Tuesday, 8 December 2015


Artists have been out in force, making their voices heard at the United Nations Climate Change Conference (COP 21) which began Nov. 30 in Paris, France, and runs until Dec. 11.

Singer Angelique Kidjo (photo: McKenzie)
Urging governments to take effective action and reach a global accord, personalities such as Angelique Kidjo, Alec Baldwin, Robert Redford and Adrian Grenier have spoken out at various events, giving their support to indigenous peoples, small island states and other vulnerable communities.

“Success for this conference will be action,” said Benin-born singer Kidjo, who participated in a high-profile symposium titled Earth to Paris that gathered diverse global coalitions.

“Talk is cheap,” she added. “When I go back to my continent, I see how the farmers are struggling. I see the effects of climate change. People aren’t able to produce or eat what they used to.”

Kidjo told SWAN that for her, art and activism are linked. “Before you’re an artist, you’re a human being, and what happens around you affects your art,” she said. “For me to speak about climate change and the rights of children and women is a natural thing.”

Actor Alec Baldwin (left) with Maya activist Christine Coc
and United Nations rep Aaron Sherinian (photo: McKenzie)
She said that art and activism “nourish and enrich each other”.

American actor Alec Baldwin also spoke at Earth to Paris, alongside indigenous activist Christine Coc of Belize, who described the struggles of the Maya people to get recognition for their culture, traditions, lands and ecological achievements.

“Earth is our mother, and you don’t destroy your mother, you don’t sell your mother,” said Coc, who received the Equator Prize in Paris -  an award to recognize those who work to advance innovative solutions for people, nature and resilient communities.

“No amount of money in this world can give us back clean water when it's poisoned. No amount of money in this world can give us back clean air when we need to breathe and live," Coc said. "Our struggle is for our children, for the future generation."

Baldwin, joking that he would campaign for Coc as president, said it was important for artists to learn about global issues and to use their art to help educate and inform others. "I want the awareness to spread," he said.

Actor Robert Redford at UNESCO (photo: McKenzie)
Earlier, legendary American actor Robert Redford discussed his environmental activism at a separate, public event, held at the Paris headquarters of the United Nations Educational, Scientific and Cultural Organisation (UNESCO).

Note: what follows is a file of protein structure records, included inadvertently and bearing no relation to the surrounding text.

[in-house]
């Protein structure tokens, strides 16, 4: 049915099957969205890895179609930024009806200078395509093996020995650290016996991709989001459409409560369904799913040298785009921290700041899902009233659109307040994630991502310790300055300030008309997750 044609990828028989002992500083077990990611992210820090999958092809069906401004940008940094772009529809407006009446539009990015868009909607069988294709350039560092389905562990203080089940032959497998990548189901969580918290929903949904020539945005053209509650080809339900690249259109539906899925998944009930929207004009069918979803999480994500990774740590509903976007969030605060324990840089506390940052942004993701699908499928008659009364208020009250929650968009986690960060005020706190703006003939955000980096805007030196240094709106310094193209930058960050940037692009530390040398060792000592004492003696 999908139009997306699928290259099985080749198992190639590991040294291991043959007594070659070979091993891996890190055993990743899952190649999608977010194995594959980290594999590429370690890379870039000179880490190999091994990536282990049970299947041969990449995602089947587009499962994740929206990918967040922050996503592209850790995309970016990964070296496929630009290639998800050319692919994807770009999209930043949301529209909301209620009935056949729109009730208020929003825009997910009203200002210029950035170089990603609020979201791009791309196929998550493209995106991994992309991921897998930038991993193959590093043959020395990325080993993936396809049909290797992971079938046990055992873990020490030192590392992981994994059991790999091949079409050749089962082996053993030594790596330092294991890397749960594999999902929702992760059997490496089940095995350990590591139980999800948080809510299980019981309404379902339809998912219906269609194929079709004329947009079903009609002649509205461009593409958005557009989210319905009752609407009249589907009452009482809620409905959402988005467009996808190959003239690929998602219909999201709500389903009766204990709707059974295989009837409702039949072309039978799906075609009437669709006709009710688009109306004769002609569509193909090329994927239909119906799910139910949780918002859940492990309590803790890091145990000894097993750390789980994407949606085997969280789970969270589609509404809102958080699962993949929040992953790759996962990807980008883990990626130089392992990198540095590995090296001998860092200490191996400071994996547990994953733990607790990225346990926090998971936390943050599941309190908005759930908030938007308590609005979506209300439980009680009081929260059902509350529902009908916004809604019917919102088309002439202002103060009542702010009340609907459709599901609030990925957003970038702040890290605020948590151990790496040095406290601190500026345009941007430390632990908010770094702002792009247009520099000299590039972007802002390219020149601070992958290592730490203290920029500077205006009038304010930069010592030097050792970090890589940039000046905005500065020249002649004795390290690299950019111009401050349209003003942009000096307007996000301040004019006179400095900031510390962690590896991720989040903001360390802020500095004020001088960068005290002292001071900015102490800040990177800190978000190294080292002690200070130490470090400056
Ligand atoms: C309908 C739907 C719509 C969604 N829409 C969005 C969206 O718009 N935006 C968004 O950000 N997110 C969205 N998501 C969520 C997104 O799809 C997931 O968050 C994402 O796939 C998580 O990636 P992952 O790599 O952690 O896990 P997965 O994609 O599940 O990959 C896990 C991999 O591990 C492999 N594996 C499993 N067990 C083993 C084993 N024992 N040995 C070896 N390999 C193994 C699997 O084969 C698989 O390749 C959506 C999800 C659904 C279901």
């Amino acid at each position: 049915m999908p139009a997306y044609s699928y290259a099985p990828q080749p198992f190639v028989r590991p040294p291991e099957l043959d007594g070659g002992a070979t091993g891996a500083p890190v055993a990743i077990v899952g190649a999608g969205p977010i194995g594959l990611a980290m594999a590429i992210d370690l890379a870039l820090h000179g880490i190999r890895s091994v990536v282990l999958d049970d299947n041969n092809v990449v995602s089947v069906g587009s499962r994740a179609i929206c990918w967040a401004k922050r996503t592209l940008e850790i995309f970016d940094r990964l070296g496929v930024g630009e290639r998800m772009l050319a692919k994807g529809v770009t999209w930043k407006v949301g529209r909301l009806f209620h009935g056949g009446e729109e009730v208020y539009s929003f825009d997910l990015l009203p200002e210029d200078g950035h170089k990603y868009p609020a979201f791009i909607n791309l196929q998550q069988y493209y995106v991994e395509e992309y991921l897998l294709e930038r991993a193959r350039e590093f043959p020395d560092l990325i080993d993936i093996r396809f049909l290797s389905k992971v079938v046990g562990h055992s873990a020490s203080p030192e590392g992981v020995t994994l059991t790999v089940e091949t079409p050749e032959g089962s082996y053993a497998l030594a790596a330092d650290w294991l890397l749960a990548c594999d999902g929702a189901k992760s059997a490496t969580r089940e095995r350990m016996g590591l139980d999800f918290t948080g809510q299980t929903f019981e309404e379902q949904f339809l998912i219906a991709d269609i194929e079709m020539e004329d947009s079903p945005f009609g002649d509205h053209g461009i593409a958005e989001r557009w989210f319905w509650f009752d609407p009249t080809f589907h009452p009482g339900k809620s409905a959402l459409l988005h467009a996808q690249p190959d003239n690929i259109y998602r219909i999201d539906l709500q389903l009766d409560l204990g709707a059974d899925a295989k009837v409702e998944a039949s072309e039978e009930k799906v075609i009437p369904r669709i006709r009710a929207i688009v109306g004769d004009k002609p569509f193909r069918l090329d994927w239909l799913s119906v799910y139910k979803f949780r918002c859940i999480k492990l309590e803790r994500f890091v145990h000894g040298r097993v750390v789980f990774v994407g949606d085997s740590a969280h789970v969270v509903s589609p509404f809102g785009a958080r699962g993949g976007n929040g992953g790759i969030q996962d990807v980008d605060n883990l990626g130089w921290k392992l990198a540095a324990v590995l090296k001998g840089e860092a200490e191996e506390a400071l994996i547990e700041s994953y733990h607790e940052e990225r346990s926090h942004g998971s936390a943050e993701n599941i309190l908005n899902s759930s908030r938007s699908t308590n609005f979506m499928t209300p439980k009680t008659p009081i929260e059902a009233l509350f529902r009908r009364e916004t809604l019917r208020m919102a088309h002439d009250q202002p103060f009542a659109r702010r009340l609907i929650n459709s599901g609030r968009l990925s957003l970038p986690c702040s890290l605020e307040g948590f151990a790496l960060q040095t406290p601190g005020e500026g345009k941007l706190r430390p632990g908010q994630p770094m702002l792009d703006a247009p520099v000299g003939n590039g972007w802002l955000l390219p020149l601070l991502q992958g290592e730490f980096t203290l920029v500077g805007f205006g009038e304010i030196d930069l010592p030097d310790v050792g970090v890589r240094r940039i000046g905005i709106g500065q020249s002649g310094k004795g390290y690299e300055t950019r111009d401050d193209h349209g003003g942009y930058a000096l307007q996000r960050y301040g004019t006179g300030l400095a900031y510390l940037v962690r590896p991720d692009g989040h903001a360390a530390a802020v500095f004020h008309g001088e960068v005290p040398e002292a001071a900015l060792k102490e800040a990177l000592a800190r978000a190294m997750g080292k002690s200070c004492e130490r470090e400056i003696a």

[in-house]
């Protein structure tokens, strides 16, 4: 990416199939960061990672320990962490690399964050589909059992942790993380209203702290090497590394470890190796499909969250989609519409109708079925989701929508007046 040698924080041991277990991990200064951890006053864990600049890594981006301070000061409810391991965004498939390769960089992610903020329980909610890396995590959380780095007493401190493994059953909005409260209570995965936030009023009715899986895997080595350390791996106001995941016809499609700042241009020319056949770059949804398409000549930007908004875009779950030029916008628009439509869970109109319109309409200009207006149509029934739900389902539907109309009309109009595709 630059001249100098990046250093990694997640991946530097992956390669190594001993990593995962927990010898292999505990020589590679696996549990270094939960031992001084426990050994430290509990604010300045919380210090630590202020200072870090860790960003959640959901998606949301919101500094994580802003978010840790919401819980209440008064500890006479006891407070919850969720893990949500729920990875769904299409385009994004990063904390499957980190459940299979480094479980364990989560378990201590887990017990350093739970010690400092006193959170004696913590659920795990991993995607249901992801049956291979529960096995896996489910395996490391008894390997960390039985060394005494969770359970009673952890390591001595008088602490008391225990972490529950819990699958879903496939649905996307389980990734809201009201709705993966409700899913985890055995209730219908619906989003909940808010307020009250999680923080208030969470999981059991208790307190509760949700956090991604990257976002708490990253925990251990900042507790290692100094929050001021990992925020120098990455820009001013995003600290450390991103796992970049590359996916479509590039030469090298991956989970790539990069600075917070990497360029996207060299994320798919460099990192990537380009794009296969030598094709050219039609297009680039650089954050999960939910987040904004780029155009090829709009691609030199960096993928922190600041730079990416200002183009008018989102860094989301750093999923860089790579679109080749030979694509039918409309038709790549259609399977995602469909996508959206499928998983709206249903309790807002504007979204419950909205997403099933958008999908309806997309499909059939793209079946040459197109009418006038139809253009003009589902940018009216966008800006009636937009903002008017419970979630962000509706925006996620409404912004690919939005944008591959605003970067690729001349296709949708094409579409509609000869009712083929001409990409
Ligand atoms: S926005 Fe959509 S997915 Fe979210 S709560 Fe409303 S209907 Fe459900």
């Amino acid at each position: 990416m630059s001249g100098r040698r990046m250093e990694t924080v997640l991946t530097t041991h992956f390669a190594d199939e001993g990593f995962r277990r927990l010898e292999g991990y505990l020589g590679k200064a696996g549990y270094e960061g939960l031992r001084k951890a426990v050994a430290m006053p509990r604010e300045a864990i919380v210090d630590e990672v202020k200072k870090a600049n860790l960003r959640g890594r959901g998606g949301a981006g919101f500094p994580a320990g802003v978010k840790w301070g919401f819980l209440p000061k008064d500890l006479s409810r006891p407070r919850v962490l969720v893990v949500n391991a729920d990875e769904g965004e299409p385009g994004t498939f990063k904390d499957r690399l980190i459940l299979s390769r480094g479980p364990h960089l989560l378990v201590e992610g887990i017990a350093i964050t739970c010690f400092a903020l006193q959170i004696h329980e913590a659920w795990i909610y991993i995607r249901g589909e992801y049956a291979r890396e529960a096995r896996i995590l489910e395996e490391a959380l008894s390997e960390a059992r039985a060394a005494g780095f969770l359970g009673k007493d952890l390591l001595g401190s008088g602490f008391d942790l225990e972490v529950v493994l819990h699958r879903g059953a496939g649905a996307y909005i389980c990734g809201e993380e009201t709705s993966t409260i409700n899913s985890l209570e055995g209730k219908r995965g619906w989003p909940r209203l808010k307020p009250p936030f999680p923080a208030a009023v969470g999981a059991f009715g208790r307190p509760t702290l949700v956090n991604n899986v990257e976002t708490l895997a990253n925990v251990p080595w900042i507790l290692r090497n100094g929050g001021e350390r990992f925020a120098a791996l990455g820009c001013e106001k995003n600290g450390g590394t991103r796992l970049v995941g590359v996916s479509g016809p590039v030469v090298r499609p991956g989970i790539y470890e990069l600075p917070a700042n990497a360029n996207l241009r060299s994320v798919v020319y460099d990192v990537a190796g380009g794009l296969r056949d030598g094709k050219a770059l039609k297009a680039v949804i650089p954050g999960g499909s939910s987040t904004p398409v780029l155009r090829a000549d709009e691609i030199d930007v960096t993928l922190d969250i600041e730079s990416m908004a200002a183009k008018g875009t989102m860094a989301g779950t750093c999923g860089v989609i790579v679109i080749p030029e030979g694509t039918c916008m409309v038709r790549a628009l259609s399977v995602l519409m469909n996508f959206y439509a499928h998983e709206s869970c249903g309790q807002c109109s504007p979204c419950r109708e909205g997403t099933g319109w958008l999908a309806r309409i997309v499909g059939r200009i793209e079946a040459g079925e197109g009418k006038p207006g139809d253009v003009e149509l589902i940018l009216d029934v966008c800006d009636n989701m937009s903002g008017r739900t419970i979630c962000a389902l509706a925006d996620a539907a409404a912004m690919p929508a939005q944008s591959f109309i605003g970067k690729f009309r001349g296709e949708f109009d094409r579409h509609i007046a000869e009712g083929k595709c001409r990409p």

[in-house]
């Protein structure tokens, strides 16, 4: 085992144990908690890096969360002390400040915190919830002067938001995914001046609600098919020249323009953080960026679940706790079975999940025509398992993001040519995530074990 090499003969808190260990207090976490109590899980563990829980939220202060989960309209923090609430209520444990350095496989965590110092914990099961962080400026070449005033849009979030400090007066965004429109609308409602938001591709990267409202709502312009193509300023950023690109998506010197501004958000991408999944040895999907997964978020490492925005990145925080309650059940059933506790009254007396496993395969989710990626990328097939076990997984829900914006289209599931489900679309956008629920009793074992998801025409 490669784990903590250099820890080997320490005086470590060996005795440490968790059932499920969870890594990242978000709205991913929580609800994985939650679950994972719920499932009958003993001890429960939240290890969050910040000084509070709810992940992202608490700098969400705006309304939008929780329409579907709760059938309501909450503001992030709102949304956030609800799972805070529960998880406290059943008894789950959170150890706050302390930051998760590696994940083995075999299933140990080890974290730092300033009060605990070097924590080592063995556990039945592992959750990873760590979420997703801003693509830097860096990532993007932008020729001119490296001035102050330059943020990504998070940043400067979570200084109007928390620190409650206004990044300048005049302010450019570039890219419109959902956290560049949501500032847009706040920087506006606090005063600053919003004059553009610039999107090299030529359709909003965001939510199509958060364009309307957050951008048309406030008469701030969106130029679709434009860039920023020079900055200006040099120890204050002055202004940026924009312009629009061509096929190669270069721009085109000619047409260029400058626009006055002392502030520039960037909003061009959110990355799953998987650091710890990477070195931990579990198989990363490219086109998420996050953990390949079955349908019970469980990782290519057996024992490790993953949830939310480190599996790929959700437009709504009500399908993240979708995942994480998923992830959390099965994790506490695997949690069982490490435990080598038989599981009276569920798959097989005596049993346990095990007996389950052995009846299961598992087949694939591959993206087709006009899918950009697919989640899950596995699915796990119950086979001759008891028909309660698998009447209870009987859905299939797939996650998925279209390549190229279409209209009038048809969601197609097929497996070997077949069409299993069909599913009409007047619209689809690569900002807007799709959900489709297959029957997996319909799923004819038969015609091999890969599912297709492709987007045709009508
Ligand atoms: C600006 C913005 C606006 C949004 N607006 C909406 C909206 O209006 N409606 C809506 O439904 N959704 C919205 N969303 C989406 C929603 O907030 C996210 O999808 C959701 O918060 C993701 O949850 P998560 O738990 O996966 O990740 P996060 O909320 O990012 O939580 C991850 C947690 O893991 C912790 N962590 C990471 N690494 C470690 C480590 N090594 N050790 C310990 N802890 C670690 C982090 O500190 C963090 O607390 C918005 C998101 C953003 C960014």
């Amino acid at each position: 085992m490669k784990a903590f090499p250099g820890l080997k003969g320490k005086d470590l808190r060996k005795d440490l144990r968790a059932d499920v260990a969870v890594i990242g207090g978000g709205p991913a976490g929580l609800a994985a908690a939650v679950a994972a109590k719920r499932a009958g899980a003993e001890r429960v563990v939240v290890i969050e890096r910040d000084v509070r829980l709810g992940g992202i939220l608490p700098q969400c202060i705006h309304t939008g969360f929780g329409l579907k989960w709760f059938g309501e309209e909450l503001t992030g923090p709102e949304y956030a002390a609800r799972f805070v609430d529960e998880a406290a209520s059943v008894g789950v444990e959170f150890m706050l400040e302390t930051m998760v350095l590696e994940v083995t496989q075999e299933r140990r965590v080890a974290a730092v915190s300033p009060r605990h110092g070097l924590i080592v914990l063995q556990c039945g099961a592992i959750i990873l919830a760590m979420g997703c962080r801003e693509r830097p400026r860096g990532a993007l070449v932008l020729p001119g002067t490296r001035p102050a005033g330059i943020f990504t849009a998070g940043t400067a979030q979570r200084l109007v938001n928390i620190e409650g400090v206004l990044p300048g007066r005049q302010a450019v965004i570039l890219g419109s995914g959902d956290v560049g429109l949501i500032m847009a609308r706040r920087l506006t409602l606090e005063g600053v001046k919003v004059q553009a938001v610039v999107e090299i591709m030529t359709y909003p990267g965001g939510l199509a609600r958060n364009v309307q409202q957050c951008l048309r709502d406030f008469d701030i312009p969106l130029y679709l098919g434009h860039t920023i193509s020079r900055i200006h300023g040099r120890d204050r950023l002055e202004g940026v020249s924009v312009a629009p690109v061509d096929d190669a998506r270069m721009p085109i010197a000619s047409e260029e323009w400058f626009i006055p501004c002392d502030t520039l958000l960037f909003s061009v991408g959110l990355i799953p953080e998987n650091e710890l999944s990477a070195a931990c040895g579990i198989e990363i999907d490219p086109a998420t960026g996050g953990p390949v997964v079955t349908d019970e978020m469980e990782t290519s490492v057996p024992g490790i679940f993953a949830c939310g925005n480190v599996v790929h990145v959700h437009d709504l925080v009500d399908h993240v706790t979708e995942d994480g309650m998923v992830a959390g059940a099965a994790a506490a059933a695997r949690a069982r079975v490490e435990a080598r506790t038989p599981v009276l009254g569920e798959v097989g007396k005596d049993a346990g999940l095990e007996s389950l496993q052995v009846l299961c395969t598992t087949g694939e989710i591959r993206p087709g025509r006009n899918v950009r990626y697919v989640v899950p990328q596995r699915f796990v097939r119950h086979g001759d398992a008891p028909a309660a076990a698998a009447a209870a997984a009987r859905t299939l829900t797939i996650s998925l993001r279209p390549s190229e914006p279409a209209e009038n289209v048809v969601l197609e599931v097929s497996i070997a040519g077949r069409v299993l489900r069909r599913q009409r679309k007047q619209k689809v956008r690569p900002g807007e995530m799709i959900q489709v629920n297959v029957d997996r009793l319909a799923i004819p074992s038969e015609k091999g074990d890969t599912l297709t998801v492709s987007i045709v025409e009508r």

In an onstage conversation with Rhea Suh, president of the Natural Resources Defense Council (NRDC) which co-organized the event with UNESCO, Redford said that “effective storytelling can overcome cynicism” and help to change minds.

He joined indigenous peoples’ representatives Mundiya Kepenga of Papua New Guinea, Mina Setra of Indonesia, and poet Kathy Jetnil-Kijiner of the Marshall Islands to send a message that the rights of these groups should be taken into account when governments agree on the binding document to combat climate change and limit global warming.

Activists from indigenous groups and small island states
speak at UNESCO
“I’m not a politician,” Redford said. “I think I can classify myself as a storyteller. Telling stories and supporting other people to tell stories is the core of what I do. One of the reasons why I am in Paris is to draw attention to indigenous cultures and to their values; to say why we need to pay attention to them, why we need to recognize how vulnerable they are because of climate change. They are probably the most vulnerable of all. They need our help now and fast.”

Although Redford was supposed to be the star of the UNESCO event, traditional leader Kepenga stole the show, presenting his own “little film” - as he termed it - about the ravages of climate change and industry-led deforestation on his community.

Setra, a long-time campaigner, meanwhile gave an emotional account of how monoculture plantations have affected the lives of indigenous people, and Jetnil-Kijiner performed poetry that highlighted the stakes of a half-degree rise in global temperatures.

Small island states, at risk of rising sea levels, would particularly like to see an agreement to limit global warming to below 1.5 degrees Celsius, in contrast to the previous goal of keeping such temperature rise to below 2 degrees Celsius.

Actor and activist Adrian Greier (photo: McKenzie)
On the waste front, actor and filmmaker Adrian Grenier issued a call for individuals to reduce their waste and to help protect the oceans. “I would like to see name tags on the waste that people generate, so that when you see all those plastic bottles popping up in the ocean it would have the names of the people responsible,” Grenier said at Earth to Paris.

Shortly before arriving in the French city, the actor launched his Lonely Whale Foundation, to promote education and awareness about issues affecting marine life and the “health” of the world’s oceans. Grenier said the creation of the foundation was inspired by the story of the 52 Hertz Whale, a mammal that has spent its whole life alone. 

One of the high points of the various COP side events, including Earth to Paris, was hearing Kidjo sing. At the request of UNICEF’s Executive Director Tony Lake, Kidjo - a UNICEF Goodwill Ambassador - performed a short a cappella song, to the delight of participants in the Earth to Paris conference.

“Music is a way of speaking up,” she told SWAN afterwards. “Music is a weapon of peace.” – A.M.